New Regulations May Either Help or Hurt the Emergence of Unknown Startups

Recent events like the Cambridge Analytica scandal and Facebook’s resulting congressional hearings have revealed a need to pressure internet giants to protect privacy and user data. Self-regulation hasn’t been sufficient, and with the concurrent rise of the GDPR (General Data Protection Regulation) in Europe and new public and governmental scrutiny of data protection practices in the US, legal regulation appears to be the next step. If large internet giants aren’t inclined to protect users when left to their own devices, or their business models don’t present easy solutions to privacy problems, new privacy laws are likely to compel an increased level of caution.

At the outset, it seems like these events may foretell trouble for the largest and most high-profile internet companies. And as giant companies are required to pause and look inward, and possibly even reshape their user experience in order to generate alternative sources of revenue, they may be brought down to size…which, presumably, clears the path somewhat for startups and internet newcomers. This idea of a zero-sum landscape, in which market access represents a fixed commodity and gain for one provider means loss for another, is attractively simple.


But events may not play out like this, and some signs are pointing to the opposite possibility; new privacy restrictions may actually make life harder for newcomers and easier for established brands that still enjoy a huge measure of recognition and public trust.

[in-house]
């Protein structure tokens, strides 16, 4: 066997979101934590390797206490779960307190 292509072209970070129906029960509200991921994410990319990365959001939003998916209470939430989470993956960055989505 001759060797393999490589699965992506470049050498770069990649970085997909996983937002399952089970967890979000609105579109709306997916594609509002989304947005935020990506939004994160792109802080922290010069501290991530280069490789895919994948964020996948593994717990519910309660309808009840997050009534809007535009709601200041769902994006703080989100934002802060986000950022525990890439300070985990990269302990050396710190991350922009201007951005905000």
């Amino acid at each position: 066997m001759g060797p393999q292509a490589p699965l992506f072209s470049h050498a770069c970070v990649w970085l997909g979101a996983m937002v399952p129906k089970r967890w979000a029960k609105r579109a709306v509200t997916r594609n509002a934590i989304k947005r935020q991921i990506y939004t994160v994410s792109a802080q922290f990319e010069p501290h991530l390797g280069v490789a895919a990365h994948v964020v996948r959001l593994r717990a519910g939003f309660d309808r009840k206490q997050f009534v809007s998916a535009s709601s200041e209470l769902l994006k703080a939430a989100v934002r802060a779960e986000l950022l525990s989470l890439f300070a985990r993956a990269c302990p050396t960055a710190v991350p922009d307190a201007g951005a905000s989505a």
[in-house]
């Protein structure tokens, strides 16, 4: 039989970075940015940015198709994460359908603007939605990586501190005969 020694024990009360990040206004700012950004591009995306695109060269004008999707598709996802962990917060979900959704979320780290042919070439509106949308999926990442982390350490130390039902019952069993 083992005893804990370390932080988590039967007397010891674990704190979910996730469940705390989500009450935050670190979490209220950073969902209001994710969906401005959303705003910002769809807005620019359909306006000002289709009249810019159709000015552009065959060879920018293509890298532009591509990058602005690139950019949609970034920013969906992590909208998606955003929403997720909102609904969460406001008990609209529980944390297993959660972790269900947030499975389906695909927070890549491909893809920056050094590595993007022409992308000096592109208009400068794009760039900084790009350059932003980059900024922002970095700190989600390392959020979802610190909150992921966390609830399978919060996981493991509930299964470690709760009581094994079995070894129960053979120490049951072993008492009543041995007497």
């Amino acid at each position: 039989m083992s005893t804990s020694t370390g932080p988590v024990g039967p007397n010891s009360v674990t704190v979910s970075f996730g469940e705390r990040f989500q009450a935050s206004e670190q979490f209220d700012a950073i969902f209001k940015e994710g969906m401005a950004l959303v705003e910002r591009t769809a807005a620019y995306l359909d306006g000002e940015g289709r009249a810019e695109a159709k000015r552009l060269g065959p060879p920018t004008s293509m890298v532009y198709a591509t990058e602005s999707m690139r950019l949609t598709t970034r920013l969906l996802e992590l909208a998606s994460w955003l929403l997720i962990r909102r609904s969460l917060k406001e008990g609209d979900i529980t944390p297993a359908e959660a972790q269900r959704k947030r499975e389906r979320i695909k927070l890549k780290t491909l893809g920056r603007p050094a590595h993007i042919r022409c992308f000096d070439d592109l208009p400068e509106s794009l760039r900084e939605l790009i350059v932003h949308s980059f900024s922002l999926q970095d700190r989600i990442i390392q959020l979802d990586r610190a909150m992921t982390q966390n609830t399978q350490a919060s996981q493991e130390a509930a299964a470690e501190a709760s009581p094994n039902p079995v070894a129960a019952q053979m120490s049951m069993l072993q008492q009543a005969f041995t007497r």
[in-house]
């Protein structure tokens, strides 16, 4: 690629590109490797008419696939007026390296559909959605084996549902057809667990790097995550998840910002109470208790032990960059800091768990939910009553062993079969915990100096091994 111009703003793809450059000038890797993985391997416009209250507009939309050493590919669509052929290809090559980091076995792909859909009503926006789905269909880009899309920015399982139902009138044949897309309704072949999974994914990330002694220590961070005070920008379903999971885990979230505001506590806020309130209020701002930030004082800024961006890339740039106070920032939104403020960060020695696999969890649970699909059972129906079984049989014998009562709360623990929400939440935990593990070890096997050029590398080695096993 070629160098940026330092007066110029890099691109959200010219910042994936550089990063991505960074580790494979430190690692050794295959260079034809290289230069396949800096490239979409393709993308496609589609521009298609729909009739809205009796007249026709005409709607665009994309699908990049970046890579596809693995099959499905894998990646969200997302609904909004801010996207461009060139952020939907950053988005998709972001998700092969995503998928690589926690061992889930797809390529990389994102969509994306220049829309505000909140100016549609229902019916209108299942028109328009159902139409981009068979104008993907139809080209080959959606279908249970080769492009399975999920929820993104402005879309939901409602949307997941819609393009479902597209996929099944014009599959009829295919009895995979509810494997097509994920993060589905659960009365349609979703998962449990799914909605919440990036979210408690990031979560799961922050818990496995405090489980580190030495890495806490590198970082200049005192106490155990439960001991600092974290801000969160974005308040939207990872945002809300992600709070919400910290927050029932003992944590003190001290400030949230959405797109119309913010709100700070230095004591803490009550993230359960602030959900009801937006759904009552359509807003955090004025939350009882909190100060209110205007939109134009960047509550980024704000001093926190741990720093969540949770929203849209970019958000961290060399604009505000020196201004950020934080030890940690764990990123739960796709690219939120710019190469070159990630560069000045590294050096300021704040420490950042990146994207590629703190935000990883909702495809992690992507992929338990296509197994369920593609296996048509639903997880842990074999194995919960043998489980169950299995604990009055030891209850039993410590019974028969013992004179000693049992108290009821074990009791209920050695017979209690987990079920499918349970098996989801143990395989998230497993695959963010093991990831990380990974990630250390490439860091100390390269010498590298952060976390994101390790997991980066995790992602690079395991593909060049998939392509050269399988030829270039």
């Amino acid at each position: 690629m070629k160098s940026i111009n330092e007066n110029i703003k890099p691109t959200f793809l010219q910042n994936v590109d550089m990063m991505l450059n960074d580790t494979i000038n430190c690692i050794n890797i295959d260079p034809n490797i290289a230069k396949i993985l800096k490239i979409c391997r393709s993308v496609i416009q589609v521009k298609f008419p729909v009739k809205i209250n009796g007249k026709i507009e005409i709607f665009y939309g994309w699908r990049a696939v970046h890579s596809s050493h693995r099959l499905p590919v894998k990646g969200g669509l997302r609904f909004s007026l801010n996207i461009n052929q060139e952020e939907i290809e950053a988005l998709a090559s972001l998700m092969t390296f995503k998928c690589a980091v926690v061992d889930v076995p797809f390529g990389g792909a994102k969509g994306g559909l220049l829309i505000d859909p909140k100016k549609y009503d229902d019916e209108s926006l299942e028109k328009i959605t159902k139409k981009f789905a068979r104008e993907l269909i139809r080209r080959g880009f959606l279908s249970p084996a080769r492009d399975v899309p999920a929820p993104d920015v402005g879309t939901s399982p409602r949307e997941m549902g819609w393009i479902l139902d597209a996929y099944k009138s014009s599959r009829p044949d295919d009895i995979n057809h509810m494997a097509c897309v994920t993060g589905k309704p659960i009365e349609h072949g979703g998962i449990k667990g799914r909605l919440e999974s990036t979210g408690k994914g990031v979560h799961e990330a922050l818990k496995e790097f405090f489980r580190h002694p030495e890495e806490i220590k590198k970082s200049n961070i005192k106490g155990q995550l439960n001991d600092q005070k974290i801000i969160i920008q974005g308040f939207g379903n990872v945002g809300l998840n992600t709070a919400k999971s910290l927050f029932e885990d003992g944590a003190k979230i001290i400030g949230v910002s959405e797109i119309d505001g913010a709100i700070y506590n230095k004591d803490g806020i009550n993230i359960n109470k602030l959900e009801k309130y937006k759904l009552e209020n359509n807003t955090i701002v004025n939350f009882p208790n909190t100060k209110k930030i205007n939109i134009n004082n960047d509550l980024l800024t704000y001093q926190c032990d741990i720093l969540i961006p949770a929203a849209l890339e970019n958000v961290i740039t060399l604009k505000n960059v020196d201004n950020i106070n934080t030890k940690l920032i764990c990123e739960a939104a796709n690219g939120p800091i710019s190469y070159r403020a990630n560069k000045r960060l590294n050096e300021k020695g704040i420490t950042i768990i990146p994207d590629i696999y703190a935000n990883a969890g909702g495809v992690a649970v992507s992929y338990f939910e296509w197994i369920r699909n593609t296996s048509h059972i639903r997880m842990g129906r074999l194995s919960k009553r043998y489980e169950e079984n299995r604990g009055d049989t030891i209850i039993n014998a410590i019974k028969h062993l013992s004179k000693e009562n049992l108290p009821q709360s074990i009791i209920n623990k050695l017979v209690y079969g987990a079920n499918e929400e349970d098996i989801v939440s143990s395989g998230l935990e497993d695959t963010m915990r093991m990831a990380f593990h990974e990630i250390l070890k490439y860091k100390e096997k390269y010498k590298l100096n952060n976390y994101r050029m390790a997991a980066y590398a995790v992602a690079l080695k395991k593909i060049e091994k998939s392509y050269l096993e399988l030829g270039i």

Unfamiliar startups and new companies will need to provide their users and shareholders with two stories, not just one. They’ll need to demonstrate value, sustainability, and the potential for meaningful growth, but these new startups will also need to reassure all stakeholders (including both clients and investors) that their data management policies and procedures are fully compliant with both the letter and the spirit of all relevant privacy requirements. When the stakes are high, it’s harder to summon confidence in a market newcomer. This is especially true when established giants have vastly more experience and more to lose in the event of a data breach.

In order to compete, ambitious startups already needed to show up armed with the essentials: A great idea, a strong business plan, and reliable capital. But now they’ll need something else as well: A defensive, proactive approach to data security in an increasingly regulated environment, and an important story to consumers that their data is in good hands.